Being the planner that I am, I have been putting some thought into how I will attack the major purging of the house nearer to the time of needing to get rid of everything. At this point, I’m planning to have a massive sale. I plan to, first, identify the items that I absolutely want to keep when we move aboard and move those things into one room that can be closed and locked. Most likely that room will be the den, as that’s where all of the guns are already and they, of course, will need to be secured during the sale. Then, I plan to let everything that’s left sit where it is and put a price sticker on it. Then plan on (at least) two weekends for this big purge. The first weekend would be open to only friends and family so that they can come “shop” for whatever they may want before the general public. Of course, everything they would take would be for free. But, after they’re through, do a little advertising and let the general public come through, pull what they want and collect money for everything just outside the front door. Rinse and repeat as many weekends as necessary to rid the house of the crap. At that point, I won’t mind random strangers knowing where my house is and coming through my house to eyeball my crap. I’m pretty sure recruiting some guys to play “security” for this craptastic sale wouldn’t be a bad idea either. After all, I’d like to make SOME money on my crap and not just have it walk out the front door. After I’ve gotten my fill of weekends full of strangers in my home, I’ll call Salvation Army and have them come pick up whatever’s left. Mission accomplished with relatively minimal effort. At least that’s my hope. I think my plan, at this point, is to hold off on the sales and massive purges until about a month before the house was to go on the market to be sold. I thought it would be a wise idea to be able to have some information available about when the house would be listed available at the sales to drum up interest and potential buyers. And, the sales (and clean-up via donation, if necessary) would achieve the goal of emptying the house for when it goes on the market and needs to be shown. But, since so much of our plan hinges on me becoming vested in my pension at work (October 17, 2021), I anticipate that a lot of gears will be in motion so careful planning will be important in order to prevent insanity.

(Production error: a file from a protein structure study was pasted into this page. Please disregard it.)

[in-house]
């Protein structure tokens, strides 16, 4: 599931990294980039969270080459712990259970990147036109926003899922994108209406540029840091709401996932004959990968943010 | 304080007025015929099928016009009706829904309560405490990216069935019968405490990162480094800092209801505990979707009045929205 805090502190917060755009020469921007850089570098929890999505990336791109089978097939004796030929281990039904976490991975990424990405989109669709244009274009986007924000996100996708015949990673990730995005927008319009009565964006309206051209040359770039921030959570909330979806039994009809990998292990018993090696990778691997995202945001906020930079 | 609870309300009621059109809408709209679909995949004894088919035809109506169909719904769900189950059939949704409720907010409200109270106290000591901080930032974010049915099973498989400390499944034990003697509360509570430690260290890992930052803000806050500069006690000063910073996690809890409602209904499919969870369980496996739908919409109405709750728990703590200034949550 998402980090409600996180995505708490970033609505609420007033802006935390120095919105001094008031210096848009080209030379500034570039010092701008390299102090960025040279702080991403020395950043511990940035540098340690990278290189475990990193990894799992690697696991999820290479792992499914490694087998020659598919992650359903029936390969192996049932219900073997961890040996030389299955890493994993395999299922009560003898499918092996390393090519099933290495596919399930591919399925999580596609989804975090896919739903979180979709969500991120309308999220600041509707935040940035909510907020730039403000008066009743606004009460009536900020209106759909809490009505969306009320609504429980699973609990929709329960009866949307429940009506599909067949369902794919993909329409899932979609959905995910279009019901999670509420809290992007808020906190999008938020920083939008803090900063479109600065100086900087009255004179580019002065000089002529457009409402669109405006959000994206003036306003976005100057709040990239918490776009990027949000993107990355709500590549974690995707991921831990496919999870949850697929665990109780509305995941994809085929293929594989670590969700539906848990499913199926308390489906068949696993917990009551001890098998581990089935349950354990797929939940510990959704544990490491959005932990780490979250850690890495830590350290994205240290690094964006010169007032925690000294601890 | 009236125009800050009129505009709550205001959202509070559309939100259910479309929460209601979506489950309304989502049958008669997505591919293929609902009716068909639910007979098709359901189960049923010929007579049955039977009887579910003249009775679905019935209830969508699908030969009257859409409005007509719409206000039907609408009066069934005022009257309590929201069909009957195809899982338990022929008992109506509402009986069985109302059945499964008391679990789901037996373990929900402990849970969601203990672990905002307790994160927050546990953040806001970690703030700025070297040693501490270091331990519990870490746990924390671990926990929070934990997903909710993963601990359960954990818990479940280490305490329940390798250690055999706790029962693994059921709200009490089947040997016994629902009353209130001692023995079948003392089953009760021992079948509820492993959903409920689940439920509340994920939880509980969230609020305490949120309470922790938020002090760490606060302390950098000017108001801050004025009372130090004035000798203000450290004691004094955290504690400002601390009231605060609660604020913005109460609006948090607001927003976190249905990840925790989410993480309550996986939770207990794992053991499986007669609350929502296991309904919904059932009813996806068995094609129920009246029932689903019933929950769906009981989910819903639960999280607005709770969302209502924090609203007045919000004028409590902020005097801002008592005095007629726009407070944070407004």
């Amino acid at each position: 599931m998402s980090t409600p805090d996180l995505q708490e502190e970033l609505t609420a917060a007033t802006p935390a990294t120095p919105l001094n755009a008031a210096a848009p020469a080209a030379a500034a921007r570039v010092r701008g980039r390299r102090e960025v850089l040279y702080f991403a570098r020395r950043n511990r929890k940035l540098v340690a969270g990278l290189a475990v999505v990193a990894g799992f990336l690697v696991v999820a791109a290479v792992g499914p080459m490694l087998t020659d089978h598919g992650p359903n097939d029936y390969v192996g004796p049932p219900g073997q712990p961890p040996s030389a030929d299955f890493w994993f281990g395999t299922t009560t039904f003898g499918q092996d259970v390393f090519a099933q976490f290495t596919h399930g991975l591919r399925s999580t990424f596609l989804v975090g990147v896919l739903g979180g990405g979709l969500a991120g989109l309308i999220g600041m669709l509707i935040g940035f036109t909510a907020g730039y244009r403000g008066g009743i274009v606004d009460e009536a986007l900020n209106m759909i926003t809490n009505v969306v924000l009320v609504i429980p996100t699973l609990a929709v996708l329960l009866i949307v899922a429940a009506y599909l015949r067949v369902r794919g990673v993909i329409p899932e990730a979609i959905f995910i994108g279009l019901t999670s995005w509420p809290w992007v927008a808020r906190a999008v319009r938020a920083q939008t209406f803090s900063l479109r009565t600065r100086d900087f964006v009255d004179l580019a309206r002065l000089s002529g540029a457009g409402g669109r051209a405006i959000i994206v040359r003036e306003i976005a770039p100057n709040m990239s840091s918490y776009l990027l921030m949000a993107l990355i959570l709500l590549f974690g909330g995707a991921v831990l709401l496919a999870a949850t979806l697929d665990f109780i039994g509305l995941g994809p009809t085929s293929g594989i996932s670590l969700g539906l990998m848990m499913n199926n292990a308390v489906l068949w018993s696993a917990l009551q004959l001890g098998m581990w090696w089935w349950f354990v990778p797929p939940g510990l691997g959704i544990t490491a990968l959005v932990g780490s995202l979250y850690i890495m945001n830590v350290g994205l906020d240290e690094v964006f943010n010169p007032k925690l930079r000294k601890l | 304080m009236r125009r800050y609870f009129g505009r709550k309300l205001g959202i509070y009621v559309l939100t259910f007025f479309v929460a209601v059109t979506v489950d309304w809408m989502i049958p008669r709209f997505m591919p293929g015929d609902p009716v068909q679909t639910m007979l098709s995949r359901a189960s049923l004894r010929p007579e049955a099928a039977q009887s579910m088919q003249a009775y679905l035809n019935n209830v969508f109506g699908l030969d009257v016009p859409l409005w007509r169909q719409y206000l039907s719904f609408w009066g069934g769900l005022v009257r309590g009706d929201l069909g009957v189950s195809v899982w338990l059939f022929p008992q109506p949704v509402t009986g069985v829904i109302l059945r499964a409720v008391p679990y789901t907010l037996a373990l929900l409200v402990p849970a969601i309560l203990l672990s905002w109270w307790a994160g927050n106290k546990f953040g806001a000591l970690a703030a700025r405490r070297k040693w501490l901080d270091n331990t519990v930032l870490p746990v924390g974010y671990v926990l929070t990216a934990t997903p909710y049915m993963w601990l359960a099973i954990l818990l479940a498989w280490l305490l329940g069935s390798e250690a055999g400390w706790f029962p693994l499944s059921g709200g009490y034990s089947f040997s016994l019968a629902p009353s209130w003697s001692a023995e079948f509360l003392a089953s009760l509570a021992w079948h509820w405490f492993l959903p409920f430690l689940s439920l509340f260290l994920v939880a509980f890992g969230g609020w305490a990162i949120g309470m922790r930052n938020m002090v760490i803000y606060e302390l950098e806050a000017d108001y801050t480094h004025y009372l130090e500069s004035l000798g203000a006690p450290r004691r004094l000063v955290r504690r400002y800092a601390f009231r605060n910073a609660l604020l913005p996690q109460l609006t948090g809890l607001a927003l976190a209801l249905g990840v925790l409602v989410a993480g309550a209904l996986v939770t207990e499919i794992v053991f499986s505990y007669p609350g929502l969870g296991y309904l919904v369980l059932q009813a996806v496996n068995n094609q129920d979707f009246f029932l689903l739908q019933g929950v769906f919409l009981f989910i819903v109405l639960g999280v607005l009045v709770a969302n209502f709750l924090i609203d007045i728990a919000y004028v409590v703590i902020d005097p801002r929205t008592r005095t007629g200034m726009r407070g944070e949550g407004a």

On a different, though somewhat related note, I heard about a must-read book the other day that I began reading last evening and finished today at lunchtime. “Leap Of Faith: Quit Your Job And Live On A Boat” by Ed Robinson. Quitting working forever isn’t quite in our plans just yet, but, I hope our plans turn in that direction eventually. The sooner the better. At this point, Josh and I have agreed that we will need to return to work, at least part-time, upon moving aboard, at least until things settle down and the complete financial picture becomes clearer. With that being said, the book was great and I’d definitely recommend it to anyone who is curious about the idea of quitting the conventional lifestyle and really living more. After reading it, I feel like it might be the perfect explanation for those people who will doubt our decision to quit our cushy jobs, sell everything and live on a boat. I was also really, really reassured after reading Ed’s strategy for how anyone with enough courage and determination can quit their job and live on a boat: Step 1 – Stop Buying Stuff, Step 2 – Pay Off All Your Debt, Step 3 – Save Money, Step 4 – Get Rid Of Your Stuff. Conveniently, Step 1 has been in action for nearly two months with considerable success so far. Step 2 began a few weeks ago when we paid off our Visa and immediately began paying on the next debt. Step 3 will be important, but, we’re not quite there yet due to being on the 29-month-til-debt-free plan. And we’ve at least begun Step 4 and plan to continue making forward progress. There’s a bunch of things that Ed writes in the Leap Of Faith that I will, no doubt, end up quoting in future ramblings, I’m sure. After I finished Leap Of Faith, I saw that Ed has written a number of other books that are available in eBook format that might be worth checking out.